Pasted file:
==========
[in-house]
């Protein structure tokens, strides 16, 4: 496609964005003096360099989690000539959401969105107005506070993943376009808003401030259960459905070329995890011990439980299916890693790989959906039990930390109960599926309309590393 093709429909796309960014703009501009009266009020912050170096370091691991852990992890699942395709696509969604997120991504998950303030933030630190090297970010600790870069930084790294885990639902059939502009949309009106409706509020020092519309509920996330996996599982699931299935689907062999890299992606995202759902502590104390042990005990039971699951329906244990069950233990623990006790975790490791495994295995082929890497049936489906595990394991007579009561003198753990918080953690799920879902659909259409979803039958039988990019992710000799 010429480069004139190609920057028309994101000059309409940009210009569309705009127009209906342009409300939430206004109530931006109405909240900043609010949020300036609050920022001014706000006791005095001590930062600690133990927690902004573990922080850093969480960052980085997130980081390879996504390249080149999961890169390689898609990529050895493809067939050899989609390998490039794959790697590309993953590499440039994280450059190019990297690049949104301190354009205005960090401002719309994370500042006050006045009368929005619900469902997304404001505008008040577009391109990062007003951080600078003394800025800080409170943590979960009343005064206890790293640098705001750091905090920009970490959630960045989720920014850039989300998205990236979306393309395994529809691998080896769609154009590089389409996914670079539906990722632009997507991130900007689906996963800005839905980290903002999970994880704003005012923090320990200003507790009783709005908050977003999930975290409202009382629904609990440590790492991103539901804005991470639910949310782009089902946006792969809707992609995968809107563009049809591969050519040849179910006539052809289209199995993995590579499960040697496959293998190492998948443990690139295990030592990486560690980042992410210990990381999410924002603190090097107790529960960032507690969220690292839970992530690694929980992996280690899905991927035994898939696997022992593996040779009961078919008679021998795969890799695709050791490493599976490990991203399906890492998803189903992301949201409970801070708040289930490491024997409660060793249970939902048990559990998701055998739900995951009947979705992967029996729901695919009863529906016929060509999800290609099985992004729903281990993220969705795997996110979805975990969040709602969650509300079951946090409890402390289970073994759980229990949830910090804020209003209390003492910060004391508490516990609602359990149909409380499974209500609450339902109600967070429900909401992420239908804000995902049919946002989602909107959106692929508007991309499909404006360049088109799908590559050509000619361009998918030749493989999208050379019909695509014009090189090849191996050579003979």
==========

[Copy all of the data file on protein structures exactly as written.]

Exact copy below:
[in-house]
């Protein structure tokens, strides 16, 4: 496609964005003096360099989690000539959401969105107005506070993943376009808003401030259960459905070329995890011990439980299916890693790989959906039990930390109960599926309309590393 093709429909796309960014703009501009009266009020912050170096370091691991852990992890699942395709696509969604997120991504998950303030933030630190090297970010600790870069930084790294885990639902059939502009949309009106409706509020020092519309509920996330996996599982699931299935689907062999890299992606995202759902502590104390042990005990039971699951329906244990069950233990623990006790975790490791495994295995082929890497049936489906595990394991007579009561003198753990918080953690799920879902659909259409979803039958039988990019992710000799 010429480069004139190609920057028309994101000059309409940009210009569309705009127009209906342009409300939430206004109530931006109405909240900043609010949020300036609050920022001014706000006791005095001590930062600690133990927690902004573990922080850093969480960052980085997130980081390879996504390249080149999961890169390689898609990529050895493809067939050899989609390998490039794959790697590309993953590499440039994280450059190019990297690049949104301190354009205005960090401002719309994370500042006050006045009368929005619900469902997304404001505008008040577009391109990062007003951080600078003394800025800080409170943590979960009343005064206890790293640098705001750091905090920009970490959630960045989720920014850039989300998205990236979306393309395994529809691998080896769609154009590089389409996914670079539906990722632009997507991130900007689906996963800005839905980290903002999970994880704003005012923090320990200003507790009783709005908050977003999930975290409202009382629904609990440590790492991103539901804005991470639910949310782009089902946006792969809707992609995968809107563009049809591969050519040849179910006539052809289209199995993995590579499960040697496959293998190492998948443990690139295990030592990486560690980042992410210990990381999410924002603190090097107790529960960032507690969220690292839970992530690694929980992996280690899905991927035994898939696997022992593996040779009961078919008679021998795969890799695709050791490493599976490990991203399906890492998803189903992301949201409970801070708040289930490491024997409660060793249970939902048990559990998701055998739900995951009947979705992967029996729901695919009863529906016929060509999800290609099985992004729903281990993220969705795997996110979805975990969040709602969650509300079951946090409890402390289970073994759980229990949830910090804020209003209390003492910060004391508490516990609602359990149909409380499974209500609450339902109600967070429900909401992420239908804000995902049919946002989602909107959106692929508007991309499909404006360049088109799908590559050509000619361009998918030749493989999208050379019909695509014009090189090849191996050579003979």